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Reviews for Clive Cussler's Hellburner

by Mike Maden

Kirkus
Copyright © Kirkus Reviews, used with permission.

This is the 16th installment of the action-packed Oregon Files series. The mercenary Juan Cabrillo and his dedicated Oregon crew confront a ship carrying contraband, which leads to uncovering the Pipeline, a massive smuggling enterprise. As the series’ fans know, the Oregon is a 590-foot “rust bucket tramp steamer” on the outside and a technological marvel on the inside. It can zip like a speedboat and even change colors. The primary antagonists are two businessmen named Hakobyan and Katrakis, one Armenian and the other Greek, who have known each other for more than 50 years. Their Pipeline is a conduit for transporting arms, munitions, and meth, making it “the envy of the criminal world.” Now the Armenian has a plan to achieve “wealth beyond imagination” and avenge the genocide of Armenians by Turks in the process. They will steal a 100-megaton bomb and explode it underwater in the Bosporus to cause a tsunami that will “drown sixteen million dirty Turks in a flood of their own radioactive bathwater.” And it will happen when POTUS and the Turkish president are in Istanbul. Then Turkey will blame Russia and go to war, dragging in NATO. World War III will ensue, and badda-bing-badda-boom, the old crooks will become richer than Croesus by—um, who knows—rebuilding atop the rubble, apparently. Their plan does seem to have a few holes. Cabrillo and crew get wind of the nuclear-tipped torpedo, and of course the clock is ticking. Spectacular fighting scenes ensue, with ex-SEAL Cabrillo displaying tenacity and skill worthy of the best fictional heroes. While the evildoer Hakobyan will “do business with the Devil himself if it turned a profit,” Cabrillo will never do anything against American interests. Even his prosthetic leg deserves honorable mention for its unexpected utility in combat. The name Hellburner occurs twice near the end and is not integral to the storyline, but it makes for a good title. Like the Oregon itself, this novel is fast-moving, implausible, and fun. Copyright © Kirkus Reviews, used with permission.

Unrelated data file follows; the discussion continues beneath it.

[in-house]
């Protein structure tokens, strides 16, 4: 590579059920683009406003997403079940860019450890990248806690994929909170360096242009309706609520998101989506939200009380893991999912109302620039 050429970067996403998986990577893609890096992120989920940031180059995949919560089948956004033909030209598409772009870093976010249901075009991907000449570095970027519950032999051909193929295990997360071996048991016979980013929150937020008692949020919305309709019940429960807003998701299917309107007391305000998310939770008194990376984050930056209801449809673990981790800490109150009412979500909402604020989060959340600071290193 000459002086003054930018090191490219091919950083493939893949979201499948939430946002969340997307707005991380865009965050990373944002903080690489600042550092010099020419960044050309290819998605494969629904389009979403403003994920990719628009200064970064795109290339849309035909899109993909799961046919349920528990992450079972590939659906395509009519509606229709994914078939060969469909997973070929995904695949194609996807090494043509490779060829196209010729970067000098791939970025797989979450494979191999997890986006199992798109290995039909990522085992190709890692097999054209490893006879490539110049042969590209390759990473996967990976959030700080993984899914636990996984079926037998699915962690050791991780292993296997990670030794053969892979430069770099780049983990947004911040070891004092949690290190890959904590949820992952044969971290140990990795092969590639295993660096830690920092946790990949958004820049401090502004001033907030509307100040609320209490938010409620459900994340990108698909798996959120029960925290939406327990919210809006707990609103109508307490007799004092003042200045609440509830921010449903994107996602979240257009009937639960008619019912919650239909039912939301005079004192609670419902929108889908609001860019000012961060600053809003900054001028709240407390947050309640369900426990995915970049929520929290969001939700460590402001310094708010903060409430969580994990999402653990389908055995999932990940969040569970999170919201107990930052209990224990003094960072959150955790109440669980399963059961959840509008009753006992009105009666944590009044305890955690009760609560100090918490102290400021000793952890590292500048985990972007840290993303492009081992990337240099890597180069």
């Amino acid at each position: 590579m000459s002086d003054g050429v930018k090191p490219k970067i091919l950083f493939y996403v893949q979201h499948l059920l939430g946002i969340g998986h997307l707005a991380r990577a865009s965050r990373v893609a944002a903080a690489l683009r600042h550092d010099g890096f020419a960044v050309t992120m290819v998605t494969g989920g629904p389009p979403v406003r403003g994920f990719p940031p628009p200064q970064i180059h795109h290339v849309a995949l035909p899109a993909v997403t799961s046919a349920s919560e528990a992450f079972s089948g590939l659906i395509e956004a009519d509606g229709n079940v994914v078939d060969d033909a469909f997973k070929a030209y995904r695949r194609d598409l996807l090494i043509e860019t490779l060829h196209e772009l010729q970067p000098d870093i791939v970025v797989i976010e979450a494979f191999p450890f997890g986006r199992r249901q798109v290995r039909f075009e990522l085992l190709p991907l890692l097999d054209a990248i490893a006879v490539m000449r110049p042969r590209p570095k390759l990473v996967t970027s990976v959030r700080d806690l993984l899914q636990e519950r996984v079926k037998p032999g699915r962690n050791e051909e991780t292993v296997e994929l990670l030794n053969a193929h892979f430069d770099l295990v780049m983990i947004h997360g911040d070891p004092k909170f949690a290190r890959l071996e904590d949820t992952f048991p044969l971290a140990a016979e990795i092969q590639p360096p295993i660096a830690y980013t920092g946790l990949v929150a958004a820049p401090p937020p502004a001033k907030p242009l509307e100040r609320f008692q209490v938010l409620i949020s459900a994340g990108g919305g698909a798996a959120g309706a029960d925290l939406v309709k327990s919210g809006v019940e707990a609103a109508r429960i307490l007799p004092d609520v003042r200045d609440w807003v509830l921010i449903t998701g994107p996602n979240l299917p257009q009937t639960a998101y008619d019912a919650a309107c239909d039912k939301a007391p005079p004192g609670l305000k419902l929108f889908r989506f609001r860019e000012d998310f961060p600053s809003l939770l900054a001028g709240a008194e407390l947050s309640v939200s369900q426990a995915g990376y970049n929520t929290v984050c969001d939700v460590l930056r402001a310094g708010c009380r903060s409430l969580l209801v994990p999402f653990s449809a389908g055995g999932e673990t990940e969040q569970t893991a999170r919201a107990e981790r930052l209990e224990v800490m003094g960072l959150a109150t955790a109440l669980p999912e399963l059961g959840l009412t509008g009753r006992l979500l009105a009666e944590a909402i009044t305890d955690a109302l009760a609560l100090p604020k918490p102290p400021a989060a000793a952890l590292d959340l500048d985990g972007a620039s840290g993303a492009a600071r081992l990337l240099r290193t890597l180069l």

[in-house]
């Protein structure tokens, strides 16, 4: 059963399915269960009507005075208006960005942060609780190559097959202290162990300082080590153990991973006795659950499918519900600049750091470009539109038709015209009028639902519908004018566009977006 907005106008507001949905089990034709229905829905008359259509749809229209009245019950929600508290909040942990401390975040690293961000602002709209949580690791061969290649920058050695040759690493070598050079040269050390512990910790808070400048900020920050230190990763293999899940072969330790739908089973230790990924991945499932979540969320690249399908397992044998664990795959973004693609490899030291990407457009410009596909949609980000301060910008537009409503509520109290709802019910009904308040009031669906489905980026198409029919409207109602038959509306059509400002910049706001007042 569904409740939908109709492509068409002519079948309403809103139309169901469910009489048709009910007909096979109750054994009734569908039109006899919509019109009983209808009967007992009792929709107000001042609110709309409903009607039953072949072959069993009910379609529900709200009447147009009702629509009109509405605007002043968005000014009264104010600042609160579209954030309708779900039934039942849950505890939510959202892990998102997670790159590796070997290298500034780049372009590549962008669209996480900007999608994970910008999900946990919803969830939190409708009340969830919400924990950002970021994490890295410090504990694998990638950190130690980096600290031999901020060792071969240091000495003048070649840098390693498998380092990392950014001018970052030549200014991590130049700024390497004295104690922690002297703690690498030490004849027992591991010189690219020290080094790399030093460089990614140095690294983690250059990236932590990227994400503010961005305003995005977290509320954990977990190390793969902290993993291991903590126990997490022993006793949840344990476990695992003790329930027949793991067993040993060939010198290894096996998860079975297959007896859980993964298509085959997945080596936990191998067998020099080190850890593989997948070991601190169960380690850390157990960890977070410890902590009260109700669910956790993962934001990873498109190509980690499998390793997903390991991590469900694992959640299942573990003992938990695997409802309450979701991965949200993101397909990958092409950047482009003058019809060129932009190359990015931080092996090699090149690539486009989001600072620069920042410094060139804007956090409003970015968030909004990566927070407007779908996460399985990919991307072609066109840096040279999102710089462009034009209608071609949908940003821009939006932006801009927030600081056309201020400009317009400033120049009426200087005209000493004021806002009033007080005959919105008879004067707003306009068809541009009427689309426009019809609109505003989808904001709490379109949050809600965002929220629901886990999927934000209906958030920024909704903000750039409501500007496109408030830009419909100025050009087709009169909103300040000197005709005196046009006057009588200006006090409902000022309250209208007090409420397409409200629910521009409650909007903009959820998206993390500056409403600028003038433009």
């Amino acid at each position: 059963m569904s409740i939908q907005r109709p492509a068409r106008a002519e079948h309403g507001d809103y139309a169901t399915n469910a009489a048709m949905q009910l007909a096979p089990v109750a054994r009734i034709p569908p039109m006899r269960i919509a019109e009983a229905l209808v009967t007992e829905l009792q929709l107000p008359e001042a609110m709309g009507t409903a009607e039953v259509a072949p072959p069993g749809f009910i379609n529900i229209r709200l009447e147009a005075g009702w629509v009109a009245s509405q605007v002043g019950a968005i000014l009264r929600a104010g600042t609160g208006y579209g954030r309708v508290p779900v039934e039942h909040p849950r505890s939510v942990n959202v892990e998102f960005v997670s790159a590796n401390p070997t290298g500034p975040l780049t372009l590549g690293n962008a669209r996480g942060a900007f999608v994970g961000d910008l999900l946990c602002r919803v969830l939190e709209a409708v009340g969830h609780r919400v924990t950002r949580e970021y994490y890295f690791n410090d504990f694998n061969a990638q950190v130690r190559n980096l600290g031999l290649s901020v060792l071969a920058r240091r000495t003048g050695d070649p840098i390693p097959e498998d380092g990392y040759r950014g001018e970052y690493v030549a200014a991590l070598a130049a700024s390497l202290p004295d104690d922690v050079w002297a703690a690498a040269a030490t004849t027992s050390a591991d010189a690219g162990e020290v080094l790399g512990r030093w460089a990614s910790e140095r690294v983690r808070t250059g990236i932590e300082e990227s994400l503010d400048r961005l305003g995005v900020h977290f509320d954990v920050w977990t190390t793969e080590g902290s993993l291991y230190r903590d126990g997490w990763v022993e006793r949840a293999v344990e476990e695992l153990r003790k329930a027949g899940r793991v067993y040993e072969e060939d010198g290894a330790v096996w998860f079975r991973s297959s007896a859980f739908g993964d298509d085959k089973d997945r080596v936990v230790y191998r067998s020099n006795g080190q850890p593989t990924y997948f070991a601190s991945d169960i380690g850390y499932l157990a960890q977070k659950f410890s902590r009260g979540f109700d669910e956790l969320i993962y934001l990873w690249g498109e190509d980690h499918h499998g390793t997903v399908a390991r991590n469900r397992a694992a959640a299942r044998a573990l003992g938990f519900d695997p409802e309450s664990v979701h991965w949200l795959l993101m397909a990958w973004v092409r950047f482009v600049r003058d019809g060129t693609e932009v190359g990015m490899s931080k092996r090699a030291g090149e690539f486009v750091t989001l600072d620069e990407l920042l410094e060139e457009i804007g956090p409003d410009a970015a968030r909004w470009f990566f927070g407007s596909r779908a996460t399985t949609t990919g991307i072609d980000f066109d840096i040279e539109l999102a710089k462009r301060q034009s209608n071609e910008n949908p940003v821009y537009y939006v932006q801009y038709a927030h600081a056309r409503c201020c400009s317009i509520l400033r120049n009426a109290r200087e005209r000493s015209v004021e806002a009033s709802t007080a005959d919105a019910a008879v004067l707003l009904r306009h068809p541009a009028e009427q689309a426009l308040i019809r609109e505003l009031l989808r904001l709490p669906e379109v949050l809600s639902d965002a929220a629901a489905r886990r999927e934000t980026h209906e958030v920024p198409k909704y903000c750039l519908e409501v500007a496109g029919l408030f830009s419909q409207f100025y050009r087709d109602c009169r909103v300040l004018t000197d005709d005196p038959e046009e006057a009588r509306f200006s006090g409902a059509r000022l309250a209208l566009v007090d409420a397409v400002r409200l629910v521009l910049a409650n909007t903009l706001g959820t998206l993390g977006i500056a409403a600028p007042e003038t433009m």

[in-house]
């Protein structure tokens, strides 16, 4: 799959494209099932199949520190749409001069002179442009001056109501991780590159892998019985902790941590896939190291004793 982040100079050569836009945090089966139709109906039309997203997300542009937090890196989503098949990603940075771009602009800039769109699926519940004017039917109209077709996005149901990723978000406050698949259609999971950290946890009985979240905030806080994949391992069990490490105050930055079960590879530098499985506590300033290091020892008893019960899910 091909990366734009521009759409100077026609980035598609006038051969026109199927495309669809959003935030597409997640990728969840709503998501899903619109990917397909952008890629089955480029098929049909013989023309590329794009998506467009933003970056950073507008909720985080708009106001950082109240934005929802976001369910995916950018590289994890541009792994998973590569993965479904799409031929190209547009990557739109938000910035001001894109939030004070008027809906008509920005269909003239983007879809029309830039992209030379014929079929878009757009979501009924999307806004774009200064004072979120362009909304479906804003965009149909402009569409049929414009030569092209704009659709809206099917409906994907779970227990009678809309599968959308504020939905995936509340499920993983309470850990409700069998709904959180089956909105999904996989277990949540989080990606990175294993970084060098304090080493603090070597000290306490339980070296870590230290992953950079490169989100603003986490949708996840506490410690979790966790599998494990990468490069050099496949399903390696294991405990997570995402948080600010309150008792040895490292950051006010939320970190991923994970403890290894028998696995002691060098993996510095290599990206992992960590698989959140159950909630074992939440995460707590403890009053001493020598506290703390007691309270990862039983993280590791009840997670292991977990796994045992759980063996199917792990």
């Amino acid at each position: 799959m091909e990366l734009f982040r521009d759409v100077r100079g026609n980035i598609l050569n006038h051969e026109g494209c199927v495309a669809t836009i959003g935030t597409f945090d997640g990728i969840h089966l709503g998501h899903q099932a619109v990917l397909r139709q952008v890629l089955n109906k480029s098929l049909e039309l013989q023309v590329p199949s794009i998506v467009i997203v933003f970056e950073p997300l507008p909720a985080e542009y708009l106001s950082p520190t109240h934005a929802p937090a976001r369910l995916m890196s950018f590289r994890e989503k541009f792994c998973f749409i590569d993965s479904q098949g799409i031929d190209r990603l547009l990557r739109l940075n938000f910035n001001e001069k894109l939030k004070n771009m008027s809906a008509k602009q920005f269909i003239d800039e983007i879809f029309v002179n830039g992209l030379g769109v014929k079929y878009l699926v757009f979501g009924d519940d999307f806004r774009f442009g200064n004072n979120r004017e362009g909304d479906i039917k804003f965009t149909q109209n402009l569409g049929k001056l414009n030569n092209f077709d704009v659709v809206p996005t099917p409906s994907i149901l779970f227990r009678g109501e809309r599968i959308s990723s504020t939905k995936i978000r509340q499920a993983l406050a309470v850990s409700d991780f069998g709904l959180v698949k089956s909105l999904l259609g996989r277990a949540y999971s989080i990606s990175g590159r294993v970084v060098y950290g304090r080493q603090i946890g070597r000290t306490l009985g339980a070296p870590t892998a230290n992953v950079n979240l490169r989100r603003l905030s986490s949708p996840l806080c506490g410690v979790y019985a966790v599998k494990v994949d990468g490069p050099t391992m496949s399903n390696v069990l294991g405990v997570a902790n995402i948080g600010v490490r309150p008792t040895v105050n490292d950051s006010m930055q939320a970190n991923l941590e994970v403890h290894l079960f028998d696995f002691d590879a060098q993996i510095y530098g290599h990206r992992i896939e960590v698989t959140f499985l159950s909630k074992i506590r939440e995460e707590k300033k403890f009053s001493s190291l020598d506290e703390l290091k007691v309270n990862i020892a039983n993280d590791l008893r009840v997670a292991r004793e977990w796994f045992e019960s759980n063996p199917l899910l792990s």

Kirkus
Copyright © Kirkus Reviews, used with permission.

This is the 16th installment of the action-packed Oregon Files series.The mercenary Juan Cabrillo and his dedicated Oregon crew confront a ship carrying contraband, which leads to uncovering the Pipeline, a massive smuggling enterprise. As the series fans know, the Oregon is a 590-foot rust bucket tramp steamer on the outside and a technological marvel on the inside. It can zip like a speedboat and even change colors. The primary antagonists are two businessmen named Hakobyan and Katrakis, one Armenian and the other Greek, who have known each other for more than 50 years. Their Pipeline is a conduit for transporting arms, munitions, and meth, making it the envy of the criminal world. Now the Armenian has a plan to achieve wealth beyond imagination and avenge the genocide of Armenians by Turks in the process. They will steal a 100-megaton bomb and explode it underwater in the Bosporus to cause a tsunami that will drown sixteen million dirty Turks in a flood of their own radioactive bathwater. And it will happen when POTUS and the Turkish president are in Istanbul. Then Turkey will blame Russia and go to war, dragging in NATO. World War III will ensue, and badda-bing-badda-boom, the old crooks will become richer than Croesus byum, who knowsrebuilding atop the rubble, apparently. Their plan does seem to have a few holes. Cabrillo and crew get wind of the nuclear-tipped torpedo, and of course the clock is ticking. Spectacular fighting scenes ensue, with ex-SEAL Cabrillo displaying tenacity and skill worthy of the best fictional heroes. While the evildoer Hakobyan will do business with the Devil himself if it turned a profit, Cabrillo will never do anything against American interests. Even his prosthetic leg deserves honorable mention for its unexpected utility in combat. The name Hellburner occurs twice near the end and is not integral to the storyline, but it makes for a good title.Like the Oregon itself, this novel is fast-moving, implausible, and fun. Copyright Kirkus Reviews, used with permission.

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